ew York City has statutes protecting employees from sexual harassment and other offensive conduct in the workplace. Sexual harassment includes sexual remarks, images, jokes, or any other conduct by a co-worker or superior that creates a hostile or intolerable work environment. Most sexual harassment claims are made between female employees regarding the actions of male coworkers or supervisors. However, sexual harassment claims are not limited to acts committed by men against women. In a recent case, according to the New York City Commission on Human Rights, a female chief executive officer (CEO) made inappropriate sexual remarks towards female employees.
Here, the complainant was the head of public relations for a New York City advertisement company. According to publications, the complainant alleged that the female CEO frequently made inappropriate sexual comments in front of and about the female employees. In addition, she claims that the CEO changed her clothes in the office for people to see, as well as touched employees inappropriately. She further alleges that the CEO led meetings through FaceTime while in inappropriate settings.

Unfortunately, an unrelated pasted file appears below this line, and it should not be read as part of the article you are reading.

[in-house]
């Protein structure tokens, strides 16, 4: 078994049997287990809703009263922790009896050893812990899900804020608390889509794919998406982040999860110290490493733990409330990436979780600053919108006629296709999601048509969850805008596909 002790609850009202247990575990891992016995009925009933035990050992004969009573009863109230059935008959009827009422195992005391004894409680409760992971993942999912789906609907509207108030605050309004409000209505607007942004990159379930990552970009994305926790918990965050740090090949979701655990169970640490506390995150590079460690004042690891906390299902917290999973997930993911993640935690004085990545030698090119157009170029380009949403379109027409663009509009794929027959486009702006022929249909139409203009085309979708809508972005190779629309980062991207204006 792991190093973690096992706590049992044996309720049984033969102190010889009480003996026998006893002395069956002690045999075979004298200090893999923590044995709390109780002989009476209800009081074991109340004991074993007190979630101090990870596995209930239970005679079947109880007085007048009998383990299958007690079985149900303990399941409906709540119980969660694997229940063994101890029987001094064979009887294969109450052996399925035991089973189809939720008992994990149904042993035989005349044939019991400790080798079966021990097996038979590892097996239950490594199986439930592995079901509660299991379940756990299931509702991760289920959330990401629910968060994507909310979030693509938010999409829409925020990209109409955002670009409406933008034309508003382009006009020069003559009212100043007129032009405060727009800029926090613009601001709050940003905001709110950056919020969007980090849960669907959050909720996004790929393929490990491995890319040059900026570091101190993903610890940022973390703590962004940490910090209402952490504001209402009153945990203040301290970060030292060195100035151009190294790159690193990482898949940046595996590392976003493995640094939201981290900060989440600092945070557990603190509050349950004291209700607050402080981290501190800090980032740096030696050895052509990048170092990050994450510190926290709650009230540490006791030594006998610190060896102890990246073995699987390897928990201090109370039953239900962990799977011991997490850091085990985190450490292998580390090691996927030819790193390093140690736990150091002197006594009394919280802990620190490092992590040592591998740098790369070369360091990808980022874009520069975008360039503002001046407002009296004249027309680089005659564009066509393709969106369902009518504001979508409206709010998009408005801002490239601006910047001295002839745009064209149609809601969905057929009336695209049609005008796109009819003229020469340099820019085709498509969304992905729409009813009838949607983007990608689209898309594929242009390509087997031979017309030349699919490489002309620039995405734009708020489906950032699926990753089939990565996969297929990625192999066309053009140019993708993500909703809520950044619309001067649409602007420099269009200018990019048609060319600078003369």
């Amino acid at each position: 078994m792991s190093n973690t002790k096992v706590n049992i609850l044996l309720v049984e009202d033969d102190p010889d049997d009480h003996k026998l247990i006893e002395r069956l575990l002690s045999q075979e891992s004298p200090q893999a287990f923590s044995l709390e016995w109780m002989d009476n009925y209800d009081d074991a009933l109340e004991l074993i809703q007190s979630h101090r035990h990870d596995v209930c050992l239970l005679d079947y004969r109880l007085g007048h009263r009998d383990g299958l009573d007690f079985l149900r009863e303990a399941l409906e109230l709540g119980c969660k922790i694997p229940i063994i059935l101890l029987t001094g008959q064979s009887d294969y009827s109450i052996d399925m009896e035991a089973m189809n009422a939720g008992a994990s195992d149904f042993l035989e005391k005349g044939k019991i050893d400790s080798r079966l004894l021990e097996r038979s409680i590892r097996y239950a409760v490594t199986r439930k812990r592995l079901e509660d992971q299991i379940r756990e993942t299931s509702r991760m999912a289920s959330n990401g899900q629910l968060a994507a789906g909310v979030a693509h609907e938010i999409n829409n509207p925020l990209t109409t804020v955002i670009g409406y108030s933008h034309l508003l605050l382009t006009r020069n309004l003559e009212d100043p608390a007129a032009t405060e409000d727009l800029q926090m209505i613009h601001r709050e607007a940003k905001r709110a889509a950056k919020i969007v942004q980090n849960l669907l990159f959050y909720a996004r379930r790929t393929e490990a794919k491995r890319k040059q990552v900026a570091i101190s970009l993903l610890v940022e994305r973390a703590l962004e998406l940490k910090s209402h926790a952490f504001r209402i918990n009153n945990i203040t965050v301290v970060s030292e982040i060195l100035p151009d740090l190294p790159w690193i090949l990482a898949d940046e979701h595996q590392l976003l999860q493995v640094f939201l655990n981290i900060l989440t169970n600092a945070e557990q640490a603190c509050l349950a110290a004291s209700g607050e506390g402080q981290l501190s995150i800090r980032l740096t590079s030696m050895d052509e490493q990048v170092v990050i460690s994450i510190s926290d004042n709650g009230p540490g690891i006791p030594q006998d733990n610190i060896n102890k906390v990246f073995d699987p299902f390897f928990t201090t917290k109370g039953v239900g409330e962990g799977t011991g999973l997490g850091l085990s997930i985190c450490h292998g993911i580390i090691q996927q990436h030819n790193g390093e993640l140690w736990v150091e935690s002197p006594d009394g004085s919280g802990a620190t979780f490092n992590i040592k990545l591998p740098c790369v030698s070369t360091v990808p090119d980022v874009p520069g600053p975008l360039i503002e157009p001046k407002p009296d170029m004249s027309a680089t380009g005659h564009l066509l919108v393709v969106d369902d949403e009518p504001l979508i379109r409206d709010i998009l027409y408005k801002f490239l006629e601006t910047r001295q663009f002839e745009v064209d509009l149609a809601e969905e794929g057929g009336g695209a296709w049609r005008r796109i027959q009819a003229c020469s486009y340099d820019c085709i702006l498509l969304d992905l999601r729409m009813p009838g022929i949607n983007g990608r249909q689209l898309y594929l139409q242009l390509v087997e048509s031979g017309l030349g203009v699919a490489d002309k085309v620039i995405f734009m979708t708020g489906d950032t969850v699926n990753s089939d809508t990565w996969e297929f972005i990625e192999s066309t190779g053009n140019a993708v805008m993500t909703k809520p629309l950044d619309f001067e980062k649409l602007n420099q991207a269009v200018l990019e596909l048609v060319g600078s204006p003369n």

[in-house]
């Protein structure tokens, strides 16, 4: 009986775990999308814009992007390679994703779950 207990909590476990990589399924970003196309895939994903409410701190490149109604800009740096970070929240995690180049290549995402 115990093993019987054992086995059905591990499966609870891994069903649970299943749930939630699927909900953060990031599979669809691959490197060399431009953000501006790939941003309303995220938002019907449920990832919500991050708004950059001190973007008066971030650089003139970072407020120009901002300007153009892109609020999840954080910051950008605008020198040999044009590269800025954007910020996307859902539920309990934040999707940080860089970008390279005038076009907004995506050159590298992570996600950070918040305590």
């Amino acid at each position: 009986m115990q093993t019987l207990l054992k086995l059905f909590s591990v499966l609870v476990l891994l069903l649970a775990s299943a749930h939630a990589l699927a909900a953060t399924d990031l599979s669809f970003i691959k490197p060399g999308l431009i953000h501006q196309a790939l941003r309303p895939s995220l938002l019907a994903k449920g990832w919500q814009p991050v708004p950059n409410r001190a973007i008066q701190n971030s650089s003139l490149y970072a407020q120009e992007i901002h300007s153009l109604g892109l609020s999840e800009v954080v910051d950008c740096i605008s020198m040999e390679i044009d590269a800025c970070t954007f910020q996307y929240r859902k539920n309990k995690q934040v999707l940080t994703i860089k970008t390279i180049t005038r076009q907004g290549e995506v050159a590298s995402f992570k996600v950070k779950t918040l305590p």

Another situation of sexual harassment involved a Wayne County Sheriff’s officer who complained to a male supervisor about a female boss and was dismissed and laughed at. The man, 53, filed an employment lawsuit claiming his female boss sexually harassed him for a year and his employer failed to address the situation. According to the complaint, the female boss made unwanted sexual advances, inappropriate comments, drove past his home, and called and texted him. The comments included:
- “Did you see ’50 Shades of Grey’? I bet you are just like him in bed.”
- “I’d love to sit in your Jacuzzi topless.”
According to the lawsuit, after the man filed a claim, the female boss retaliated by alleging that he sexually assaulted her. An investigation was issued and he was not charged. However, he was demoted, which cost him $10,000 a year. The man’s lawsuit seeks economic damages, such as loss of income, among others.
Sexual harassment and discrimination come in many different forms. If you have been a victim of sexual harassment in the workplace, contact an experienced New York employment law attorney who can help protect your legal rights. Call Steven Mitchell Sack at (917) 371-8000 or email him at sms@StevenSack.com.